As embryos, all
vertebrates develop a tail yet its fate and function are varied.
Some vertebrates (e.g. humans) resorb the embryonic tail, others
(e.g. frogs) resorb the larval tail during metamorphosis. Most
vertebrates retain and restructure the tail for use during later life
stages where it may serve a variety of functions including
locomotion, balance, enegy storage and predator defense. For
those vertebrates that retain a tail throughout adulthood, the process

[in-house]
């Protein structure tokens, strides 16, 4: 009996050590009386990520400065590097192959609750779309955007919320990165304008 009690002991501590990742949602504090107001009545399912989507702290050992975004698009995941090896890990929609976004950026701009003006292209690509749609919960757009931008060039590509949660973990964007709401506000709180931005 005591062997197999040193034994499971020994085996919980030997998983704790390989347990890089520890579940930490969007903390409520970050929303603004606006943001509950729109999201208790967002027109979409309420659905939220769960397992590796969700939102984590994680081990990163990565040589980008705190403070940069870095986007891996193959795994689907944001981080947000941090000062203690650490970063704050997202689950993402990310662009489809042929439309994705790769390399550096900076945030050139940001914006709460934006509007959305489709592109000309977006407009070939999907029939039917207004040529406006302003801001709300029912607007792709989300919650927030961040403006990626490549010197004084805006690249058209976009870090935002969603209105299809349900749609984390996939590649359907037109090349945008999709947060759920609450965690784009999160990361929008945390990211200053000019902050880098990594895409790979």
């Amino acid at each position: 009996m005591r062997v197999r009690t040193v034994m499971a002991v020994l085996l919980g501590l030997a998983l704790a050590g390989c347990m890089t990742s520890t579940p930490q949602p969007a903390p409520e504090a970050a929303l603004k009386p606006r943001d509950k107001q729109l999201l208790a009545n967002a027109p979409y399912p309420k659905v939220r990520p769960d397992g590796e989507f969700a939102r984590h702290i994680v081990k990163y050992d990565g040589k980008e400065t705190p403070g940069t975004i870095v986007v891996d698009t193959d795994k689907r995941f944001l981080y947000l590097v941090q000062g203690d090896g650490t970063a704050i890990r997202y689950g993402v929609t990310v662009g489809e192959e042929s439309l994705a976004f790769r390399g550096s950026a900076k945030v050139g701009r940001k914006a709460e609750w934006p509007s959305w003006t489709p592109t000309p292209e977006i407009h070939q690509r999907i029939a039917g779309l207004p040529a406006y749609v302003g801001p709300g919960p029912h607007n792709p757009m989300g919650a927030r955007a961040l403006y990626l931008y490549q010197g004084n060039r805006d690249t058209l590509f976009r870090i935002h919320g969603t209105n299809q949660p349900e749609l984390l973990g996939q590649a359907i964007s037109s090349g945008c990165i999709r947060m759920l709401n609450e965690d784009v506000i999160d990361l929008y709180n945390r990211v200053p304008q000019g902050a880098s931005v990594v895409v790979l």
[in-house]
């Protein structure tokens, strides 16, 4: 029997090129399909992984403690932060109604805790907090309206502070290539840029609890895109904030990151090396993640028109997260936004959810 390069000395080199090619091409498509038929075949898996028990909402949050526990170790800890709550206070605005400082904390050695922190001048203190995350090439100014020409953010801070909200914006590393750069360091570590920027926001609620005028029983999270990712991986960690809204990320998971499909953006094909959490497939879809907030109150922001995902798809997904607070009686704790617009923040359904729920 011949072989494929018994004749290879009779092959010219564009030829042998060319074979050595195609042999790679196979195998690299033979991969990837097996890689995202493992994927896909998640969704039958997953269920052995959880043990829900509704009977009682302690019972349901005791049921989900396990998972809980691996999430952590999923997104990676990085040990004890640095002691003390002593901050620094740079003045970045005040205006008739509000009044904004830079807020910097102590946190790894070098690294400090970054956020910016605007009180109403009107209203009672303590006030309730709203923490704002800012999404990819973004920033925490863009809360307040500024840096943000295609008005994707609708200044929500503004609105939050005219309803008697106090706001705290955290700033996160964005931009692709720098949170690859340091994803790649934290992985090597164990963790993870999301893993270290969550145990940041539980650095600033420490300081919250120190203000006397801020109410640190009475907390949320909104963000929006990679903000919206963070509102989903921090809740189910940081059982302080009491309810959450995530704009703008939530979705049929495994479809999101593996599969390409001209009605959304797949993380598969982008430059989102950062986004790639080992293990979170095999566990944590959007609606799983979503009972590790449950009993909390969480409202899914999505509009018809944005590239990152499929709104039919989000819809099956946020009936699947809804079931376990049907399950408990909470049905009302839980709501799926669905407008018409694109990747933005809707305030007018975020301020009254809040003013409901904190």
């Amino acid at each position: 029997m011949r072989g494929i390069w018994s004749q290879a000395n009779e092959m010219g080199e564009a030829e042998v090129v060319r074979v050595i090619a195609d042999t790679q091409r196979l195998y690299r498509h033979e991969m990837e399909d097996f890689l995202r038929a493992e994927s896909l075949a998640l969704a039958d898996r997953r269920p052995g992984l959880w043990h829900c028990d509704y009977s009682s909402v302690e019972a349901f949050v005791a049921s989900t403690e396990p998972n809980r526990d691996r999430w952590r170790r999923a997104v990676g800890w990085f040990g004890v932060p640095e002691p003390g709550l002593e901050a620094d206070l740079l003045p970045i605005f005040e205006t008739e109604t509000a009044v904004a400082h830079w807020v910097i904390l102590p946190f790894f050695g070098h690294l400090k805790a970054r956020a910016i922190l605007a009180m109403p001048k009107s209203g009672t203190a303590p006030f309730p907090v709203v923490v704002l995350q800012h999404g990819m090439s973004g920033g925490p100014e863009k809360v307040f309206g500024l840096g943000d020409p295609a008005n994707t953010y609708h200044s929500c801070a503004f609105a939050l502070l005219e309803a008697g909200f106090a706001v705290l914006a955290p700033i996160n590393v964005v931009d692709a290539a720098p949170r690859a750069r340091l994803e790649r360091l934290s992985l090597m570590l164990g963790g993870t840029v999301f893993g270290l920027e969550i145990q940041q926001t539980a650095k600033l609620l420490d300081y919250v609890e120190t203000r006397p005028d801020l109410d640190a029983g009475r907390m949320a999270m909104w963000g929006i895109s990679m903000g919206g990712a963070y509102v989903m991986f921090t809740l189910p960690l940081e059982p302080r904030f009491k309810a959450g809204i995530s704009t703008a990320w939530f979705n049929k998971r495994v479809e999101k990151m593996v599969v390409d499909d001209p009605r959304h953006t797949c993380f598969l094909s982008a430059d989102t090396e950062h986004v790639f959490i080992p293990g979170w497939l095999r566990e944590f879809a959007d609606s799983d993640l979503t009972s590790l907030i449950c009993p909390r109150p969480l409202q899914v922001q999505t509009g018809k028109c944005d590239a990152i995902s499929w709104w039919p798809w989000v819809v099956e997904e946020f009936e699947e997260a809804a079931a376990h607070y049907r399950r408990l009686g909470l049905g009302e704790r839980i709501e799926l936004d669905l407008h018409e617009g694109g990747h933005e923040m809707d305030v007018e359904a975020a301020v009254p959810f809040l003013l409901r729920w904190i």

of tail elongation usually terminates. However, axial elongation
has been documented to continue through adulthood in several salamander
genera. We are interested in exploring the problems that need to
be solved to add tail segments to post-embryonic vertebrate tails.
We are also interested in analyzing tail anatomy throughout
embryonic, larval, juvenille and adult stages.
Currently much of our
work is focused on the four-toed salamander, Hemidactylium scutatum.
However, we also work with a variety of other salamander species.
Feel free to contact either Dr. Babcock or Dr. Hurney for more
Sharon K. Babcock (Dr
Babcock's Faculty Page)
Carol A. Hurney (Dr
Hurney's Faculty Page)